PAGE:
Blue Raspberry Vodka
What is Blue Raspberry Vodka?
Blue raspberry vodka is a variety of vodka flavored with blue raspberry (Rubus leucodermis). It is a common base for alcoholic beverages, although it shouldn’t be confused with the Blue Curaçao liquor. This alcoholic beverage has a bright blue color with a sweet and tangy taste.
The top 10 most popular flavored vodka brands are:
- Absolut Citron
- Ketel One Cucumber & Mint
- Hanson of Sonoma Habanero
- Ketel One Citroen
- Finlandia Grapefruit
- Effen Blood Orange
- Ketel One Grapefruit & Rose
- Ciroc Peach
- St. George’s Green Chile
- Finlandia Cranberry
Origin of blue raspberry vodka
Vodka’s origins date back to the 8th or 9th century in Poland and Russia. However, blue raspberries are native to North America, and are also referred to as the whitebark raspberry. Legend has it that in 1958, the blue raspberry flavor gained popularity due to the brand Gold Medal looking to differentiate products with the blue color. Since then, it has become a prevalent flavor in anything from slushies to candies. However, it wasn’t until the 1980s that flavored vodka took off in the United States.
A 3.5 fluid ounce serving of this vodka contains:
Blue raspberry vodka is low in calories when compared to other vodka, which may help minimize weight gain. Studies have shown that this liquor may also relieve stress better than red wine. However, excess consumption of this alcoholic beverage may lead to lowered immunity, sleeping disorders, and other health complications. Even moderate consumption of this liqueur can result in considerable side effects.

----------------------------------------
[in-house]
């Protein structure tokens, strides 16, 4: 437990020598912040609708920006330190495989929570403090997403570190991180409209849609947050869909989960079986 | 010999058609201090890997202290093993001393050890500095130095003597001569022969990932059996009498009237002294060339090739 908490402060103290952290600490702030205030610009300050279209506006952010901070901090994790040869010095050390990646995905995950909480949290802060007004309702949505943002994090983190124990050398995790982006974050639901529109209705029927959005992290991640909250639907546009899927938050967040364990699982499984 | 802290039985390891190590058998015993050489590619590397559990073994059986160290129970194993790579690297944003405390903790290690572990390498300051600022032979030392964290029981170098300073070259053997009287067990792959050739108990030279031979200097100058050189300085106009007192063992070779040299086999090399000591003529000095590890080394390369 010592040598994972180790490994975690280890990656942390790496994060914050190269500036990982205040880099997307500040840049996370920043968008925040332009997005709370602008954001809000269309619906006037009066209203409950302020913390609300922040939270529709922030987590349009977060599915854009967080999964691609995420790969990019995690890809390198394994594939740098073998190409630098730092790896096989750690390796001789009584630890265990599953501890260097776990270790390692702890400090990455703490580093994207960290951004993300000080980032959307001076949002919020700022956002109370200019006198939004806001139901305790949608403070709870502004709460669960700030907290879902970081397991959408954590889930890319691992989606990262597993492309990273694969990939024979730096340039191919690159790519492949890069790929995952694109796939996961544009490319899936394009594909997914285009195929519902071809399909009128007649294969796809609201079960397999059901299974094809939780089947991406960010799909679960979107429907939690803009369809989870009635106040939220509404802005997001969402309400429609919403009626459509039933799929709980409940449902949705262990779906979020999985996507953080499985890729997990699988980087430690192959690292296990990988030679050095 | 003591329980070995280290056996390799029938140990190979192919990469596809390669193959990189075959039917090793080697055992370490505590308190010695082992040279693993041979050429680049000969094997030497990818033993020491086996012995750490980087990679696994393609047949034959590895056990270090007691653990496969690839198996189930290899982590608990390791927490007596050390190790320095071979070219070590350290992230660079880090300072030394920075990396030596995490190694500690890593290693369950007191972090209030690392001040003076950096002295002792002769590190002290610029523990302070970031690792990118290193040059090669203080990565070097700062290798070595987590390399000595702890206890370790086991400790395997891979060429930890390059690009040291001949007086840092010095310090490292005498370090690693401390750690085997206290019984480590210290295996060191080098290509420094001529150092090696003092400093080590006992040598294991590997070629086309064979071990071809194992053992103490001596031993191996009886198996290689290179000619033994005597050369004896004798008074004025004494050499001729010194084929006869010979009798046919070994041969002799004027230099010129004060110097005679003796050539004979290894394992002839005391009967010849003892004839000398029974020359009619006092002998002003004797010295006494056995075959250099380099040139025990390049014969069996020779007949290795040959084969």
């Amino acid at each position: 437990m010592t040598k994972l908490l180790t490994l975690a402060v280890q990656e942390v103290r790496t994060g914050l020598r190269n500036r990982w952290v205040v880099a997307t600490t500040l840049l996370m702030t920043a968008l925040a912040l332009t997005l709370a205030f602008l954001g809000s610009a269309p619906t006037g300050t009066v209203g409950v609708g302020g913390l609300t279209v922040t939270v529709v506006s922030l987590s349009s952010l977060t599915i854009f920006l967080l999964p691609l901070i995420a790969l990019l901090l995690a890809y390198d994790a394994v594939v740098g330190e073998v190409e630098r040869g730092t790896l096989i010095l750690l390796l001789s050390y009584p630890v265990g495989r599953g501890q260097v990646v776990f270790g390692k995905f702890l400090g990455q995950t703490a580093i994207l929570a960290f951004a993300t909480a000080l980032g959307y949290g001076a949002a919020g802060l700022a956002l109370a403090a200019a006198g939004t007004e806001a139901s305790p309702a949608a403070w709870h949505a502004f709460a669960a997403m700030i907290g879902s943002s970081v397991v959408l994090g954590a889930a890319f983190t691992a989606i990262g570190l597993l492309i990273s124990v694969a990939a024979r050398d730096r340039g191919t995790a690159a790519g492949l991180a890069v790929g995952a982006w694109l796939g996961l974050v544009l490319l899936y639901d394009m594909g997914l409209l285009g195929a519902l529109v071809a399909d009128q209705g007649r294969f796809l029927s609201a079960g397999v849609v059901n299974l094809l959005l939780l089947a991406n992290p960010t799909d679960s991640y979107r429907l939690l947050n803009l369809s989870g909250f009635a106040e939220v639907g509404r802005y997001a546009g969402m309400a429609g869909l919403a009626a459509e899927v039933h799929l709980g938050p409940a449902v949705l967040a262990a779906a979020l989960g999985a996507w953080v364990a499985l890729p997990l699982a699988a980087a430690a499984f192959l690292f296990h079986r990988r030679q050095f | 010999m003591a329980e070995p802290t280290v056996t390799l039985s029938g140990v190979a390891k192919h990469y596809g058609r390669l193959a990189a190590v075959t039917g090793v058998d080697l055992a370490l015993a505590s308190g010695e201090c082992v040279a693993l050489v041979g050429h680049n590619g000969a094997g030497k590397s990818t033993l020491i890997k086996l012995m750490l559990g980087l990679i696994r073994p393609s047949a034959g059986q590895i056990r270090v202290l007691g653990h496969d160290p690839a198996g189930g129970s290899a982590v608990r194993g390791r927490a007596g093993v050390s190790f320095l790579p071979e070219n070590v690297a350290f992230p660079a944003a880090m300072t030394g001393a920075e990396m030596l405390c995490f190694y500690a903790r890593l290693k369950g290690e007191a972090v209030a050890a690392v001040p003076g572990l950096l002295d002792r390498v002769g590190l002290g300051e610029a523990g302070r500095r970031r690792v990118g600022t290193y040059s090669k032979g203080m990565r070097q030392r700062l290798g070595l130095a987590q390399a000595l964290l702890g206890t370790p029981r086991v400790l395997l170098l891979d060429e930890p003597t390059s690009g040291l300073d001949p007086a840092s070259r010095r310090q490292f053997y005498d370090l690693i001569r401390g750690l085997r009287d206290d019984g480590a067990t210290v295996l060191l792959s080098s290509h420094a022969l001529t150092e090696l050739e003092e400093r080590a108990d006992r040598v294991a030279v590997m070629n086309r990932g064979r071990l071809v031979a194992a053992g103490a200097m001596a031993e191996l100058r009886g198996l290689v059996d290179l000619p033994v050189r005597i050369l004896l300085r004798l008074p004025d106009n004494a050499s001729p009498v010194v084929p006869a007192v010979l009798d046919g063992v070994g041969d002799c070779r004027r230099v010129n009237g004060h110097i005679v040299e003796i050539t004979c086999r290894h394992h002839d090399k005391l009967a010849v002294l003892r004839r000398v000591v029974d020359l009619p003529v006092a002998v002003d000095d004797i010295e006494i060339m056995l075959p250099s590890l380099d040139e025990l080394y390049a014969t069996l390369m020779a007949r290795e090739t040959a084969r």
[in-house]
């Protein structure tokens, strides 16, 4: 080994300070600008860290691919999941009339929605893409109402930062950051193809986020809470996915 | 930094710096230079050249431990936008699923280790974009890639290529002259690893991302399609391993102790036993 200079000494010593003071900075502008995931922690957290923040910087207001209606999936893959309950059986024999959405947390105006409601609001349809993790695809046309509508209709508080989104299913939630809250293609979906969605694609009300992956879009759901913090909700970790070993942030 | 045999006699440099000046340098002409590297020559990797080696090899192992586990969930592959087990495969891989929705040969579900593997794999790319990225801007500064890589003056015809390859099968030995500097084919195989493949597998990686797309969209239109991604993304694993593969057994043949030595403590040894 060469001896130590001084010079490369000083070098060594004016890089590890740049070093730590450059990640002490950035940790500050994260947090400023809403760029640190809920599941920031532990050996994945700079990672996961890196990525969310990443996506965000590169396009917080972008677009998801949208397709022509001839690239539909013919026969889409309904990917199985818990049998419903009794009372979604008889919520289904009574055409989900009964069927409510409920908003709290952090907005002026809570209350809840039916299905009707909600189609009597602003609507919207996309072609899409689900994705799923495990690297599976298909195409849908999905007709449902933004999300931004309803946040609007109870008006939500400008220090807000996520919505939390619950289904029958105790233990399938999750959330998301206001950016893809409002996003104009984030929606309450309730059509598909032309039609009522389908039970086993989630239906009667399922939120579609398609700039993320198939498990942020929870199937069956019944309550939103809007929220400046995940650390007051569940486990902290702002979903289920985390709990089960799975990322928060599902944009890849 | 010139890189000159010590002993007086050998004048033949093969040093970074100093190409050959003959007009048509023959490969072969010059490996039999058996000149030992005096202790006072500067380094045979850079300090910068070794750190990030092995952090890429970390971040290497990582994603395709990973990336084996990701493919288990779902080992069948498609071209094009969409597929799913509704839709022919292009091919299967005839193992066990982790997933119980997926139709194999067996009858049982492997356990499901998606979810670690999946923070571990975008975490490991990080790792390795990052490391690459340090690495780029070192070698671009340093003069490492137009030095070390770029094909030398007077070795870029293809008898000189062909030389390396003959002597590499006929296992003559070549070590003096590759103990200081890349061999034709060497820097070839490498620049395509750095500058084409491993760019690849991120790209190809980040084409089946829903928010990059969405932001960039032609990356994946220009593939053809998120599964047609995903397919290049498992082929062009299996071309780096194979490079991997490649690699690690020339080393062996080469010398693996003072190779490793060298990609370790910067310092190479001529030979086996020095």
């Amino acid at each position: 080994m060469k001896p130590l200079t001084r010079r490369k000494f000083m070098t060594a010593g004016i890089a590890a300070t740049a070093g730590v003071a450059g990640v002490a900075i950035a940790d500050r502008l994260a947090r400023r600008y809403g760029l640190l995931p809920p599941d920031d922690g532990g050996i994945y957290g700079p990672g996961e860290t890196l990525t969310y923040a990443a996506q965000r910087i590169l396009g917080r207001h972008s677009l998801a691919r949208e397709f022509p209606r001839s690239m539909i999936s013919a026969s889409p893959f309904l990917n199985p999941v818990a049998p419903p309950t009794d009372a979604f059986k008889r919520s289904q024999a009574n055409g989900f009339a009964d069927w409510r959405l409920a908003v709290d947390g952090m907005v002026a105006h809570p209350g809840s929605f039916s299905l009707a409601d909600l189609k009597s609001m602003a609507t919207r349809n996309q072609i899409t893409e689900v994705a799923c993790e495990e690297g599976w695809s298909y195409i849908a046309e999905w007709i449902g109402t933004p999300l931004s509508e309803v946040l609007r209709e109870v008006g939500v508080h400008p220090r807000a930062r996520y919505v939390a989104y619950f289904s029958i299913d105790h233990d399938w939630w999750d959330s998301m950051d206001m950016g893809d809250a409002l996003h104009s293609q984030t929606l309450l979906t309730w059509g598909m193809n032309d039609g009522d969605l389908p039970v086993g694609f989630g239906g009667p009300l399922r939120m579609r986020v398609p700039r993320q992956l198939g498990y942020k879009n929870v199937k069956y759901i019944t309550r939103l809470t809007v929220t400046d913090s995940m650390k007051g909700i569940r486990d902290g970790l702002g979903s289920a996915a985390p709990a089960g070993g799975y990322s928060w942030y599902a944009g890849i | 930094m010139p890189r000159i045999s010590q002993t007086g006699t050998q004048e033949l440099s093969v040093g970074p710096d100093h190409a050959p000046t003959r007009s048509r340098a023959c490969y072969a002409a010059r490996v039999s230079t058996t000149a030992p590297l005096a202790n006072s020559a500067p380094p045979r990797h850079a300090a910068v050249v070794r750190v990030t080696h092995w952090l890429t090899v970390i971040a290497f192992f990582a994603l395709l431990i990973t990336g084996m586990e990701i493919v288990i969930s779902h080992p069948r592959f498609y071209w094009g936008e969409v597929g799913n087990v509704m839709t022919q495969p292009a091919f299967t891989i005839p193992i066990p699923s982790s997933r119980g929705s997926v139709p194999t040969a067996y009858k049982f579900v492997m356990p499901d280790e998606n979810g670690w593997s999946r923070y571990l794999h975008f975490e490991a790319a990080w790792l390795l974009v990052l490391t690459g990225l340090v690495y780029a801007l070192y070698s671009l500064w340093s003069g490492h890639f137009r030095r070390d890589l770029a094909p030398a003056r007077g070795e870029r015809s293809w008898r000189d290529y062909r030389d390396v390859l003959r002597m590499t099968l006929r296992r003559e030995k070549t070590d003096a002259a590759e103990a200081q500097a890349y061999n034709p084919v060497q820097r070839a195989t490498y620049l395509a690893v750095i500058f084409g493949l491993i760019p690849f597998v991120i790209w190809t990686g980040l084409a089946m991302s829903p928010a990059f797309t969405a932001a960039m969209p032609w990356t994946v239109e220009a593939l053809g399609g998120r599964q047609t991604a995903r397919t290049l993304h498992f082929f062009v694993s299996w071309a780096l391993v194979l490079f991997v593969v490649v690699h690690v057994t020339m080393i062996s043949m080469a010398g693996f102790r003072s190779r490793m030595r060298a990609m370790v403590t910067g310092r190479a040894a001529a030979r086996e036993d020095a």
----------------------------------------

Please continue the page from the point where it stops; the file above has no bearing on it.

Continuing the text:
The first step in the commercial production of this vodka is mash preparation. Grain is loaded into an automatic mash tub, and then malt meal is added to ensure the proper conversion of starches contained in the grains to sugar. This mash tub breaks down the grain. After that, comes the sterilization step. This stage is crucial to the distillation process, because it helps prevent the growth of bacteria.
Then, the mash grain is transferred into a stainless steel vat for fermentation. Next, yeast is added to the grain then left covered for about 4 days, during which it is converted into ethyl alcohol. The converted alcohol undergoes a distillation process where vapor is collected in another container. Distillation further removes impurities from the drink. Since vodka is usually high proof, around 190 proof, water is added to reduce the alcoholic content to 80 proof. Finally, blue raspberry is added for color and flavor, and the finished vodka is bottled for sale.
To enjoy this liquor to the fullest, you should ensure it is stored properly. While vodka cannot go bad, it does lose its strength and flavor over time. For best results, ensure the cap on the bottle is tightly sealed and store this flavored vodka away from light and heat. Under ideal conditions this drink can last for up to 20 years.
Blue raspberry vodka recipes
This fruit vodka makes a great addition to drinks. Here are some popular recipes
- Homemade Blue Raspberry Vodka
- Blue Raspberry Vodka Lemonade
- Swedish Polar Bear Cocktail
- The Fishbowl
- Cotton Candy Cocktail
Alcoholic beverages are regulated by the TTB (Alcohol and Tobacco Tax and Trade Bureau) in the US. There are no specific regulations for blue raspberry vodka. However, vodka is defined as a neutral spirit distilled with charcoal and without any distinctive character, aroma, taste, or color. The TTB strictly regulates the production and import of this alcohol, which must have 95 percent ABV and be bottled at no less than 40 percent ABV. Distilled liquor should follow the FDA’s labeling procedure, which requests that the drink’s alcohol percentage and its predominant flavor must be adequately labeled.
“Vodka: Beverage.” Eat Dat, Eat Dat, 22 July 2020, www.eatdat.com/beverage/vodka/.
Brennan, Dan. “Vodka: Is It Good for You? Pros and Cons, Nutrition, and More.” WebMD, WebMD, 22 Oct. 2020, www.webmd.com/diet/vodka-health-benefits#2.
Memorandum of Understanding Between The Bureau of Alcohol, Tobacco, and Firearms And The Food and Drug Administration “Distilled Spirits.” U.S. Food and Drug Administration, FDA, www.fda.gov/about-fda/domestic-mous/distilled-spirits.